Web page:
Policy Update: The Farm Bill
To increase awareness of children’s health and wellness initiatives, Phipps' Let’s Move Pittsburgh project provides Policy Update, a monthly column on local, state and national health policies that impact you.
Every year, Congress passes a spending bill known commonly as the Farm Bill. Changes to the Farm Bill impact funding for agricultural and nutrition programs of the United States Department of Agriculture (USDA) and The Healthy, Hunger-Free Kids Act of 2010.
In July, the House and Senate approved different versions of the Farm Bill that propose changes to the Healthy, Hunger-Free Kids Act of 2010 (HHFKA). The existing version of the HHFKA required school meals to be whole grain rich and low in sodium by July 2014. Over the next few years, schools are required to further reduce the amount of sodium in meals. Both versions of the newly proposed farm bills would allow schools to request a waiver from meeting the law for whole grains if schools can prove that meeting this standard would cause financial hardship. This would remove the requirement for continued decreases in sodium until more research that is scientific is conducted to confirm that this reduction would be beneficial.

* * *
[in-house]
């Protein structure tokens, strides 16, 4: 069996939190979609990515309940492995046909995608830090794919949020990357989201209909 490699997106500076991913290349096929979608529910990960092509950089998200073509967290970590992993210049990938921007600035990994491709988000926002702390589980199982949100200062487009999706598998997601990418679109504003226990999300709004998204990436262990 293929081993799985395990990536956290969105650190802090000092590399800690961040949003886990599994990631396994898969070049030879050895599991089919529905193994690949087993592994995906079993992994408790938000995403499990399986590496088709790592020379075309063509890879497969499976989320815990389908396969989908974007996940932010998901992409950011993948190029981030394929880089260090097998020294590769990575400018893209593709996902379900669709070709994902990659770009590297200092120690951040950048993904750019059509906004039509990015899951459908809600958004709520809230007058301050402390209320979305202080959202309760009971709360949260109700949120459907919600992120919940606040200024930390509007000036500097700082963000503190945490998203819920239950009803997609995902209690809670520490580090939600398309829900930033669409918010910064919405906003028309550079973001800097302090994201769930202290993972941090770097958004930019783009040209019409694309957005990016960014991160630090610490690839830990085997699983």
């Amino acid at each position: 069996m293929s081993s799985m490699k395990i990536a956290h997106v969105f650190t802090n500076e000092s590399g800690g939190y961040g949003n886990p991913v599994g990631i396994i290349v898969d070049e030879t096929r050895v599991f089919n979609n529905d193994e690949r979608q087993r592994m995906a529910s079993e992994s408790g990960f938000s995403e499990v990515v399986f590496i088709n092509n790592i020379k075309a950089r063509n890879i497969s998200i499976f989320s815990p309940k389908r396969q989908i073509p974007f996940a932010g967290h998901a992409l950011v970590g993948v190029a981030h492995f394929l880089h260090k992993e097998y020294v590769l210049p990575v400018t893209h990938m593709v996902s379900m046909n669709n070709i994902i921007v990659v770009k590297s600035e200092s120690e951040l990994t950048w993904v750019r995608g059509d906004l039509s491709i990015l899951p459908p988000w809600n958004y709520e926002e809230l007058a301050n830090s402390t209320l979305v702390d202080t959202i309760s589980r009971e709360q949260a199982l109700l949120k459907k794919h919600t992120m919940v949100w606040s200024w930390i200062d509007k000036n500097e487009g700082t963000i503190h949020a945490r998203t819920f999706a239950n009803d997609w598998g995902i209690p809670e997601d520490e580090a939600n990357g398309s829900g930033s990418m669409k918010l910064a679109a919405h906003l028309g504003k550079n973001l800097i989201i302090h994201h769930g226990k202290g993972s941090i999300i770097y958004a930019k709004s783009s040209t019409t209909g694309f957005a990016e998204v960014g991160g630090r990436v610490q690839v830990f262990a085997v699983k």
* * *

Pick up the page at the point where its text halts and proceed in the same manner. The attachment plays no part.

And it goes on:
Both versions of the Farm Bill will postpone the Affordable Care Act’s requirement that food retailers post nutrition information on their menus until December 2016. This delay is intended to give restaurants, local supermarkets, and grocery stores more time to meet this rule. As with all farm bills, both versions of the bill set aside specific amounts of funds for the Women Infants Children (WIC), Supplemental Nutrition Assistance Program (SNAP), and Child Nutrition programs such as the National School Lunch and Breakfast Programs, Summer Food Program, Fresh Fruit and Vegetable Program, Special Milk Program, and Child and Adult Care Food Program.
While there are similarities, there are also major differences between the two bills. Both versions include funding for kitchen equipment improvements needed for schools to meet the new nutrition standards; however, the Senate bill includes $5 million more than the House bill, allocating $20 million in total. A congressional report on the Senate also calls on the Food and Drug Administration to release research on the health impact of added sugars before requiring that nutrition labels include information on added sugars.
The two bills will next be considered by the full House and Senate. The House will vote on their bill in September at the earliest, but it is currently unknown when the full Senate will vote on their version of the bill. Congress will then develop a joint version of the bill, vote on it, and send it to the president to be signed into law.
Deborah Backman is an MPH candidate in the Department of Health Policy and Management of the University of Pittsburgh Graduate School of Public Health.
Photo © Paul g. Wiegman